Stata FAQ
How can I combine a large number of files?

Large datasets sometimes come as a series of smaller datasets each containing information from a subset of cases. For example, one dataset for each U.S. State, or one dataset per year for data over a series of years.  The Stata command append can be used to combine datasets quite easily, but if one has a large number of datasets, it can be time consuming to write code to append each dataset to a master dataset. In addition to being time consuming, it is also very easy to make errors when performing this sort of task. This page shows how the process can be streamlined and made less error prone using a few Stata commands. The first step is to create a list of the file names in a text file. Then the file read command can be used to process every item on the list. We will show how to combine files already in Stata format, and how to perform the same task with datasets that come as text files.

Reading in and combining Stata data (.dta) files.

The first step is to create a list of files that need to be read in. To do this we need to start with all of the datasets in a single directory. Once the files are all in the same directory, you can use dos commands to create a list of all of the files with a certain extension in that directory. You can do this from within Stata, since Stata is capable of relaying commands to your operating system. You can execute any (valid) command to your operating system in Stata by beginning the line with either "!" (without the quotation marks) or the word "shell" (without the quotation marks). The first line of syntax below moves us to the directory where all of the files we want to merge are stored. The second line of code uses the ! to tell Stata that we want to execute a command in dos, then it uses the dir command with options to create a list of all files with the extension .dta in the current directory, and saves that list to d:\filelist.txt. A more detailed explanation of how to create a list of files in a directory (on a PC) can be found on our page  How can I get a list of files in a directory?

cd d:\mydir
! dir *.dta /a-d /b >d:\filelist.txt

On a Mac the command is:

cd d:\mydir
! ls *.dta >filelist.txt

Assuming the directory d:\mydir contained a Stata data file for each of the 50 U.S. States, the file filelist.txt should contain a list of 50 Stata data files, one for each state. The file looks like this (with states omitted to save space):

dataset_ak.dta
dataset_al.dta
dataset_ar.dta
<lines omitted>
dataset_wi.dta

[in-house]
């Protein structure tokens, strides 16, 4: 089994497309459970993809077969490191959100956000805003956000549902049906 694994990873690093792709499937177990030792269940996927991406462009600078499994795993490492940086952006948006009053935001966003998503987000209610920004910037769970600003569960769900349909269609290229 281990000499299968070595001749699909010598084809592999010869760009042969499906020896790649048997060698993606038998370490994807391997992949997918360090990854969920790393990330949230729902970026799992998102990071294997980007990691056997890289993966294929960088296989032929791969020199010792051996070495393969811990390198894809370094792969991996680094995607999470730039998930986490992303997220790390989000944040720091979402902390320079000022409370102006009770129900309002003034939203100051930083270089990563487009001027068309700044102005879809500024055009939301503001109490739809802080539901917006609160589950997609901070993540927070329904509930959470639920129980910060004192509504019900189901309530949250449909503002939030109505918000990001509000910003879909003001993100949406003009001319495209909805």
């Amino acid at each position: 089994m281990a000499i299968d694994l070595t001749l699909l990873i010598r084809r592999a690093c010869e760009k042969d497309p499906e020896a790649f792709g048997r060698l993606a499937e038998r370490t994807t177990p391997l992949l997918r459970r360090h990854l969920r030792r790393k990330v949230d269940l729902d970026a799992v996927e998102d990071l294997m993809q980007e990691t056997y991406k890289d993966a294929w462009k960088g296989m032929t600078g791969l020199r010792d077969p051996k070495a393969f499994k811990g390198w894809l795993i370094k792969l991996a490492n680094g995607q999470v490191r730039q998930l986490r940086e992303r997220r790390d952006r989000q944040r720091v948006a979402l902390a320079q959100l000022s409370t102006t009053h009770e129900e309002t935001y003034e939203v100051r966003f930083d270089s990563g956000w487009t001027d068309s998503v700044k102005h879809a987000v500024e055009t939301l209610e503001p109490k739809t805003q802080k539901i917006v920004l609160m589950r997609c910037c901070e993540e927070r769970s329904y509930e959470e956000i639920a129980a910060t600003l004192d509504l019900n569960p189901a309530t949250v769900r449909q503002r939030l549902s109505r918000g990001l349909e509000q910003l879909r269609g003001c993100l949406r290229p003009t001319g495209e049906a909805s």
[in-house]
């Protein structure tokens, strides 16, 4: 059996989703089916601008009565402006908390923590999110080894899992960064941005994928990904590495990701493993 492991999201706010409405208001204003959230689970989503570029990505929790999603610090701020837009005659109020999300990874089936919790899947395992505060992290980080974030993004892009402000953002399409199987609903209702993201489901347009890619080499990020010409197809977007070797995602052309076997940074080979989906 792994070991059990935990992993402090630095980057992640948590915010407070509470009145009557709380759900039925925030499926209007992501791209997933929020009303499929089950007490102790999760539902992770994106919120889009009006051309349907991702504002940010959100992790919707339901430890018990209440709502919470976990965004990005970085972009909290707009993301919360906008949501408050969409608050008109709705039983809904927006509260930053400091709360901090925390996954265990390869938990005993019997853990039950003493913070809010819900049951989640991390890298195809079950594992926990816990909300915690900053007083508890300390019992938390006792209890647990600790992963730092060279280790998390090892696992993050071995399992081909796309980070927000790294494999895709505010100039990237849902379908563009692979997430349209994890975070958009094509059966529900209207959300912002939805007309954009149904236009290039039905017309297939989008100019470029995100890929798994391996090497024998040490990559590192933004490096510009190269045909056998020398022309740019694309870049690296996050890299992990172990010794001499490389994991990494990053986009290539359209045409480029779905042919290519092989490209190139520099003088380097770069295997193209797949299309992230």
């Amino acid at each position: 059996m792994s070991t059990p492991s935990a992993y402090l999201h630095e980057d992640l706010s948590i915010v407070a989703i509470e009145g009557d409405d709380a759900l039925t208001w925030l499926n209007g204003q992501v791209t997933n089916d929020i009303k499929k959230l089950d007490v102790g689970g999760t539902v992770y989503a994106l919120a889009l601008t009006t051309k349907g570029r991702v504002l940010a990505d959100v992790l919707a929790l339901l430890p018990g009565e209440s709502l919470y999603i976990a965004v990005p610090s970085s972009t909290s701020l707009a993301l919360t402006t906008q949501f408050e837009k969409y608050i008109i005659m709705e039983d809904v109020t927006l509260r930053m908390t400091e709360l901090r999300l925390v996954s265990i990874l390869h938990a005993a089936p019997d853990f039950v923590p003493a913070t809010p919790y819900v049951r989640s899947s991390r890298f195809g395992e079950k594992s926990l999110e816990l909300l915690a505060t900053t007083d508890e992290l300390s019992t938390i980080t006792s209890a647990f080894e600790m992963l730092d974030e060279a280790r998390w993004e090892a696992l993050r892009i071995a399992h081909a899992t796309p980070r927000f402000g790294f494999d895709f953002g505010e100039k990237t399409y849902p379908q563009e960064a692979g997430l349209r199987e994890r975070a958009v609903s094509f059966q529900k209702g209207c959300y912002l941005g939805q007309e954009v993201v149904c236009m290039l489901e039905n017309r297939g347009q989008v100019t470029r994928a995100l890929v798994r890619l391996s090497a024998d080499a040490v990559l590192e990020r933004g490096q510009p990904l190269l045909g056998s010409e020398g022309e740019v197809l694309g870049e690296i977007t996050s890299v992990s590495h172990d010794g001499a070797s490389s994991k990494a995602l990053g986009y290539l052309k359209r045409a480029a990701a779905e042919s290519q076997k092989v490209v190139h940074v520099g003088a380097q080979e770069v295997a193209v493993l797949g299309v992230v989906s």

dataset_wv.dta
dataset_wy.dta

We will use Stata's file commands to read the list from filelist.txt. Before we begin, it is useful to know a few things about the commands we will be using. All commands for dealing with external files have a similar structure. They start with the word file, followed by the type of operation we want to perform (in this case of the first line of syntax below, open the file), then we see whatever name that we have given the file within Stata (also known as a handle, in this case myfile), followed by something else, what this something else is will depend on what we are doing with the file. You have to specify the name of the file (in our example it is called myfile), because it is possible to have more than one file open at a time, meaning that we need some way to tell Stata which file we are referring to with any given command.

Before we begin coming the files, we probably want to increase the memory Stata allows, so that we will not run out of space to store the observations we are adding. The amount of memory necessary to append all the files depends on the number and size of the files we wish to combine. The size of memory allowed is determined by your operating system. Below we set the memory to 500 megabytes using the set memory command, the m following 500 specifies the units, by default Stata assumes the memory is given in kilobytes.

Now we are ready to go about combining the files. The first of code line below instructs Stata to open a file (file open), and tells Stata that we will refer to this file as myfile. The word using followed by a file path and name tells Stata where the text file saved. In the options (i.e. after the comma) we specify read which tells Stata that we are going to be reading (i.e., getting information from, but not adding information to) the file. Although it appears in the options section of the command, it is necessary to specify read or some other action, in order to open a file. The second line of syntax reads the first line of the file we have named myfile. When Stata reads a text file, unless we tell it to do otherwise, it reads a single line and stops. Next time we tell Stata to read from the file, it will read the next line, and so forth working its way through the file. When Stata "reads" a line from a file, it copies the information in that line, and places it in a local macro, which the user can then access. We tell Stata to read a line from the file we have called myfile by starting with the command file read myfile and then giving Stata the name of the local macro where we want Stata to store the information from the file, in this case, line.

file open myfile using "d:\filelist.txt", read
file read myfile line